4. Obtain a Tax Identification Number
On behalf of Jack and Jane, we would prepare an application for Taxpayer Identification Number (TIN) and file it with the Internal Revenue Service (IRS) to obtain a TIN for the LLC. The TIN allows the IRS to link the identity of the responsible party to the LLC for income-tax purposes; and the LLC’s bank requires the TIN to open a business checking account.
5. Open a Business Checking Account
After receiving their TIN and documentation from the Florida Secretary of State showing their LLC is active, Jack and Jane will open at least one business checking account separate from their personal bank accounts. This will enable Jack and Jane to keep their personal and business finances separate, which is important for recordkeeping and the overall success of the business. Commingling business and personal assets is one factor that could result in an LLC losing its limited liability status. A litigant could be able to pierce the liability protection afforded to the LLC if it does not operate separate from its member’s personal activities. If this happens, Jack and Jane would be personally liable for claims against the business.
6. Draft the Operating Agreement
Drafting the LLC’s Operating Agreement is a job for the LLC’s attorney. In Florida, the LLC’s Operating Agreement is not filed or recorded for public viewing. The LLC’s Operating Agreement is the LLC’s “constitution” of the business. The LLC’s attorney will meet with Jack and Jane before drafting the document to ensure it addresses the specific needs of their business. In Florida, if the LLC does not have an Operating Agreement, the LLC, its managers, and its members will be governed by Florida law—which is most likely not in the LLC’s or the members’ best interests.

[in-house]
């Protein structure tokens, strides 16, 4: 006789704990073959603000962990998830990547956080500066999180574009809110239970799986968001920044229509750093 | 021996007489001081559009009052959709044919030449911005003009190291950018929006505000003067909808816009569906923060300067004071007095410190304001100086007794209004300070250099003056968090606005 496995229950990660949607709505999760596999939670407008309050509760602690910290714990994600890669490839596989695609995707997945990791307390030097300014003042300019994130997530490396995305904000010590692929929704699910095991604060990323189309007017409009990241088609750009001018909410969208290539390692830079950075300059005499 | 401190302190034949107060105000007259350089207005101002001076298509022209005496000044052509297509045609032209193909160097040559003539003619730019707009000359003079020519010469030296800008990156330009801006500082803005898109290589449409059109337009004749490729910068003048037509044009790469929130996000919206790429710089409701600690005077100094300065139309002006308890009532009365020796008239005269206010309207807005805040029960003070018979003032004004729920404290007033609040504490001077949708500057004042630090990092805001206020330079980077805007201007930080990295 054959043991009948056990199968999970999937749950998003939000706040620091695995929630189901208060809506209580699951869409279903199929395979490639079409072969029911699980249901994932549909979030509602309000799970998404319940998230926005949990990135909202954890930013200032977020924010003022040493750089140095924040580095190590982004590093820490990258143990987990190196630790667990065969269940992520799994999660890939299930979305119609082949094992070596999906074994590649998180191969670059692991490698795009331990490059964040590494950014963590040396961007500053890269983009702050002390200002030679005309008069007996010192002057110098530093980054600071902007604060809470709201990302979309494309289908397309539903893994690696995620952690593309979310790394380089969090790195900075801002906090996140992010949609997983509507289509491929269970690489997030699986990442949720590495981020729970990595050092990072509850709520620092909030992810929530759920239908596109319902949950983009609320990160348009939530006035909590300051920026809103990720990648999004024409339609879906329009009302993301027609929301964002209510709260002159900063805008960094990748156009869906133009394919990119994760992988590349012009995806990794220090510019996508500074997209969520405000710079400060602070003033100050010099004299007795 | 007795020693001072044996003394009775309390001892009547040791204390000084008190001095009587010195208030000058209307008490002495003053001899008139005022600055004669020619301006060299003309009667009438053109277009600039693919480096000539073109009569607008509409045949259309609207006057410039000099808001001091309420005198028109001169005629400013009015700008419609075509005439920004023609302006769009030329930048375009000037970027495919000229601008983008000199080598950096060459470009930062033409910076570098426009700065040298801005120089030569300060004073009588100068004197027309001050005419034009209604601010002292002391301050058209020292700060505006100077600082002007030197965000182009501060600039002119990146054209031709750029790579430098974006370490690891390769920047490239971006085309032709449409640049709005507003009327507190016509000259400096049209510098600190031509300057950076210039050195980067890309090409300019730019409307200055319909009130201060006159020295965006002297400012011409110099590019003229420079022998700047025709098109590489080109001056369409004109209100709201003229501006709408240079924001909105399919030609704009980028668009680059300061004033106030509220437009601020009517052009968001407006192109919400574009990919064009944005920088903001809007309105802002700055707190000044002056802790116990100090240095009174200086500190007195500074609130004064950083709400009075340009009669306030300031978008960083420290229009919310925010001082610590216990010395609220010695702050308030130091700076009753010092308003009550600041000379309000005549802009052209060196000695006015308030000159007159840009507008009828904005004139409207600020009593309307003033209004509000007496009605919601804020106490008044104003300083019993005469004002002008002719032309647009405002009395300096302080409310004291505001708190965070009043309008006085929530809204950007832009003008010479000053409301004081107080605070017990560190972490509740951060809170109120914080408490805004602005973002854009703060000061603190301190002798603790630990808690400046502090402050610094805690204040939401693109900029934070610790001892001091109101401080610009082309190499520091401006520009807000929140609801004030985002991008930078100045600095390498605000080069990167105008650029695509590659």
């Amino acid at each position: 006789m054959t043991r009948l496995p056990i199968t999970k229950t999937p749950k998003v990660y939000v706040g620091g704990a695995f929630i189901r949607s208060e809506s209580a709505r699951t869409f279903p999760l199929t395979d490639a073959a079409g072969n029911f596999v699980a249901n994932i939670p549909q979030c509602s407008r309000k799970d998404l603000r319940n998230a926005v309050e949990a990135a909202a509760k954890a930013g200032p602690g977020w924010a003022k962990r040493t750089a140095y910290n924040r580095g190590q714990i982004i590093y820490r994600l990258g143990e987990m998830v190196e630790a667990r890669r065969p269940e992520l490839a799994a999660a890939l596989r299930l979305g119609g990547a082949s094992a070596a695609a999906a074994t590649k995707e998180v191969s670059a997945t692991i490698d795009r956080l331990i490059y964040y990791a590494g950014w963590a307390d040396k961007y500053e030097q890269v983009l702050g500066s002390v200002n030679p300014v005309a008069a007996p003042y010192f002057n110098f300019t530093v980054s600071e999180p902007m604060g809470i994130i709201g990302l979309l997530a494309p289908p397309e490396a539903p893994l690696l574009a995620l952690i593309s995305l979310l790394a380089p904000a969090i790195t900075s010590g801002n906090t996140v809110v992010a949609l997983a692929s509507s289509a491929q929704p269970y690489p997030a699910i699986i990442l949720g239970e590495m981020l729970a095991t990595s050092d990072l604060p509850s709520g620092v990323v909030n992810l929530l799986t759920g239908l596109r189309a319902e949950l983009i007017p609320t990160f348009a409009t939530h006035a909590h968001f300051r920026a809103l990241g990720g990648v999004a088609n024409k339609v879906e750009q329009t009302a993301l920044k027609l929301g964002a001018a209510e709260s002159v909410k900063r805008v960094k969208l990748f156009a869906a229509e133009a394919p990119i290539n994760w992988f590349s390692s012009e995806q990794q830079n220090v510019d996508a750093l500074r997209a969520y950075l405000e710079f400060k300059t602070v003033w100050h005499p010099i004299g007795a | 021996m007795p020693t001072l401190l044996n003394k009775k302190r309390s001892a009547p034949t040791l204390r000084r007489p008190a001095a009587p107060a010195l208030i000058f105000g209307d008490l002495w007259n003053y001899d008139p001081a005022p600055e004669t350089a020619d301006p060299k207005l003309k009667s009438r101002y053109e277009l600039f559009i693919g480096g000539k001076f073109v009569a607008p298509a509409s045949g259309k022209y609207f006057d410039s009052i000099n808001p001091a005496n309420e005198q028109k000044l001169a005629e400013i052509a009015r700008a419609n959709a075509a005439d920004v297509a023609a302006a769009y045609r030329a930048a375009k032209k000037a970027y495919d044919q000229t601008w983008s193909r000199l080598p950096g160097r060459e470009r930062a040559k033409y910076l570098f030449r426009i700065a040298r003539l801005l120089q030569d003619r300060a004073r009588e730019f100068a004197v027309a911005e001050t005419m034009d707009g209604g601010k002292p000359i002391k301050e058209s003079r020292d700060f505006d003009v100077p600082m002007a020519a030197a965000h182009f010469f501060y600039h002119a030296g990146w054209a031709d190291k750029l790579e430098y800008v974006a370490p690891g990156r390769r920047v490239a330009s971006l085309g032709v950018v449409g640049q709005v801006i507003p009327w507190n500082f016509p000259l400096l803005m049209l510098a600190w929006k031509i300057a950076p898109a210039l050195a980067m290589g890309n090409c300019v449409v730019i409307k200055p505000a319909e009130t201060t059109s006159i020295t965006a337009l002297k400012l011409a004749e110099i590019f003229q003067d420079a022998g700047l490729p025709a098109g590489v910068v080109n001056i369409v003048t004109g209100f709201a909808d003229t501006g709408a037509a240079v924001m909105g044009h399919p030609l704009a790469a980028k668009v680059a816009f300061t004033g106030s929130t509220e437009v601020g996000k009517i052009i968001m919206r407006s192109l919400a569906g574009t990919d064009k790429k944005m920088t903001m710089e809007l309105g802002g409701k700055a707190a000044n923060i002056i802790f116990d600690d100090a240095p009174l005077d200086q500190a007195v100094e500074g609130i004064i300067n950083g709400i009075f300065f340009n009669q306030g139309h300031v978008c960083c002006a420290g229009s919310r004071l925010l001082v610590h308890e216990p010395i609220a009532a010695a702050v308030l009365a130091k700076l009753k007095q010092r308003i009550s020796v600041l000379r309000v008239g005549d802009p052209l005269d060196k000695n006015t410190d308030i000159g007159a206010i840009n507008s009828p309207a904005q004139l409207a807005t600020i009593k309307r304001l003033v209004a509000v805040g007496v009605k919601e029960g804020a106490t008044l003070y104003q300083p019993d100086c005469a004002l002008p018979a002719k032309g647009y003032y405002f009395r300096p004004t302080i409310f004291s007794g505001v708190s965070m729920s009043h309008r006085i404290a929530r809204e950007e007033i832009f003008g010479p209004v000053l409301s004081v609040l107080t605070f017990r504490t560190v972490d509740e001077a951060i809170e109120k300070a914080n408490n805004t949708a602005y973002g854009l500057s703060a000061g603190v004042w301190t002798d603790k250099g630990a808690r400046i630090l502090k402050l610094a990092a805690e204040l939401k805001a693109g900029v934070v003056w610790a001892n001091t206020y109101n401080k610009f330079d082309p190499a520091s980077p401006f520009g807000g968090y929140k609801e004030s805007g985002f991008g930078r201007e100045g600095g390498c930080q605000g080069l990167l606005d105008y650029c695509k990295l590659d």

After the above is completed, Jack and Jane must keep the LLC in good standing. Florida requires annual reports be filed with the Secretary of State with the payment of an annual report fee. If the annual report and fee are not timely filed and paid to the Florida Secretary of State, the LLC will be administratively dissolved. Staying on top of the Florida reporting requirements will protect the status of the LLC.
Starting in 2024, there will be a new reporting requirement for many LLCs under the federal Corporate Transparency Act. LLCs that fall within the definition of a “reporting company” must provide information about the LLC and its owners to the U.S. Department of the Treasury’s Financial Crimes Enforcement Network.
Properly establishing an LLC is more involved than merely filing Articles of Organization with the Secretary of State. Contact Stross Law Firm at (813) 852-6500 to talk with an attorney about your business planning needs, including establishing an LLC for your start up business, expanding your business, or making a business investment where an LLC may be involved.